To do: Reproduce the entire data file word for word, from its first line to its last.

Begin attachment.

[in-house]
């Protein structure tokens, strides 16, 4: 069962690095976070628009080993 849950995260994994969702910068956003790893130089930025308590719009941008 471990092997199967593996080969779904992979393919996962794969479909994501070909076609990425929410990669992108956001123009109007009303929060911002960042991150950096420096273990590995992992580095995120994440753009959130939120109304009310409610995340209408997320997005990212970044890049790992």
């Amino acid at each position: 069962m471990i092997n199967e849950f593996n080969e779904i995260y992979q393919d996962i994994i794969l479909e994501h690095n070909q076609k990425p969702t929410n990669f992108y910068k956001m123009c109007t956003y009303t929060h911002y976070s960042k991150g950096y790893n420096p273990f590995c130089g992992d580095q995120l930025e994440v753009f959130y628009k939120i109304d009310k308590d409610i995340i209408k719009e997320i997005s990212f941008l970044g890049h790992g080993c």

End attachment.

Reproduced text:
[in-house]
């Protein structure tokens, strides 16, 4: 069962690095976070628009080993 849950995260994994969702910068956003790893130089930025308590719009941008 471990092997199967593996080969779904992979393919996962794969479909994501070909076609990425929410990669992108956001123009109007009303929060911002960042991150950096420096273990590995992992580095995120994440753009959130939120109304009310409610995340209408997320997005990212970044890049790992």
């Amino acid at each position: 069962m471990i092997n199967e849950f593996n080969e779904i995260y992979q393919d996962i994994i794969l479909e994501h690095n070909q076609k990425p969702t929410n990669f992108y910068k956001m123009c109007t956003y009303t929060h911002y976070s960042k991150g950096y790893n420096p273990f590995c130089g992992d580095q995120l930025e994440v753009f959130y628009k939120i109304d009310k308590d409610i995340i209408k719009e997320i997005s990212f941008l970044g890049h790992g080993c």